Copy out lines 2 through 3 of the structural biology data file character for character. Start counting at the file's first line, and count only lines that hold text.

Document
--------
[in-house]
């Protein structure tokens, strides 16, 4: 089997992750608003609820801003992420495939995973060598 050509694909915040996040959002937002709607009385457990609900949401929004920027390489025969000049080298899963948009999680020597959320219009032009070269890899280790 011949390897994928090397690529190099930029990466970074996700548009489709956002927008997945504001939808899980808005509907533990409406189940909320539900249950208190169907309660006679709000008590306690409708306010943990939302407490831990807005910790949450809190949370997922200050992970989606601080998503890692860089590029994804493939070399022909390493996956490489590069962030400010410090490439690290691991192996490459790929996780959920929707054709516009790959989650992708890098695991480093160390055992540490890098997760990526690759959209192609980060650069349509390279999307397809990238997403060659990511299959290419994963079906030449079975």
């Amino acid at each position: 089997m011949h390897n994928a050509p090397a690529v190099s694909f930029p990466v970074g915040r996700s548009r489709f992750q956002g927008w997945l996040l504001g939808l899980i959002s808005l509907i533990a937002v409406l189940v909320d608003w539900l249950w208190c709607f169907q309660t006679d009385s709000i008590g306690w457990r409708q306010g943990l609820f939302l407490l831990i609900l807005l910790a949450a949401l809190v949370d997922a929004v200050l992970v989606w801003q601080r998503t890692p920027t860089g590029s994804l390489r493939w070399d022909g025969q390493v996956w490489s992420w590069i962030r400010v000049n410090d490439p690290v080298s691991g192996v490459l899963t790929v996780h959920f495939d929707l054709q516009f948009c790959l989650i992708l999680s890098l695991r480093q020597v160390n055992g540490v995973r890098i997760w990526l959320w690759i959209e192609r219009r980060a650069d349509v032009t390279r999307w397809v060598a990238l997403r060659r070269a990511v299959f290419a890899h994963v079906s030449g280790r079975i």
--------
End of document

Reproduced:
């Protein structure tokens, strides 16, 4: 089997992750608003609820801003992420495939995973060598 050509694909915040996040959002937002709607009385457990609900949401929004920027390489025969000049080298899963948009999680020597959320219009032009070269890899280790 011949390897994928090397690529190099930029990466970074996700548009489709956002927008997945504001939808899980808005509907533990409406189940909320539900249950208190169907309660006679709000008590306690409708306010943990939302407490831990807005910790949450809190949370997922200050992970989606601080998503890692860089590029994804493939070399022909390493996956490489590069962030400010410090490439690290691991192996490459790929996780959920929707054709516009790959989650992708890098695991480093160390055992540490890098997760990526690759959209192609980060650069349509390279999307397809990238997403060659990511299959290419994963079906030449079975």
């Amino acid at each position: 089997m011949h390897n994928a050509p090397a690529v190099s694909f930029p990466v970074g915040r996700s548009r489709f992750q956002g927008w997945l996040l504001g939808l899980i959002s808005l509907i533990a937002v409406l189940v909320d608003w539900l249950w208190c709607f169907q309660t006679d009385s709000i008590g306690w457990r409708q306010g943990l609820f939302l407490l831990i609900l807005l910790a949450a949401l809190v949370d997922a929004v200050l992970v989606w801003q601080r998503t890692p920027t860089g590029s994804l390489r493939w070399d022909g025969q390493v996956w490489s992420w590069i962030r400010v000049n410090d490439p690290v080298s691991g192996v490459l899963t790929v996780h959920f495939d929707l054709q516009f948009c790959l989650i992708l999680s890098l695991r480093q020597v160390n055992g540490v995973r890098i997760w990526l959320w690759i959209e192609r219009r980060a650069d349509v032009t390279r999307w397809v060598a990238l997403r060659r070269a990511v299959f290419a890899h994963v079906s030449g280790r079975i």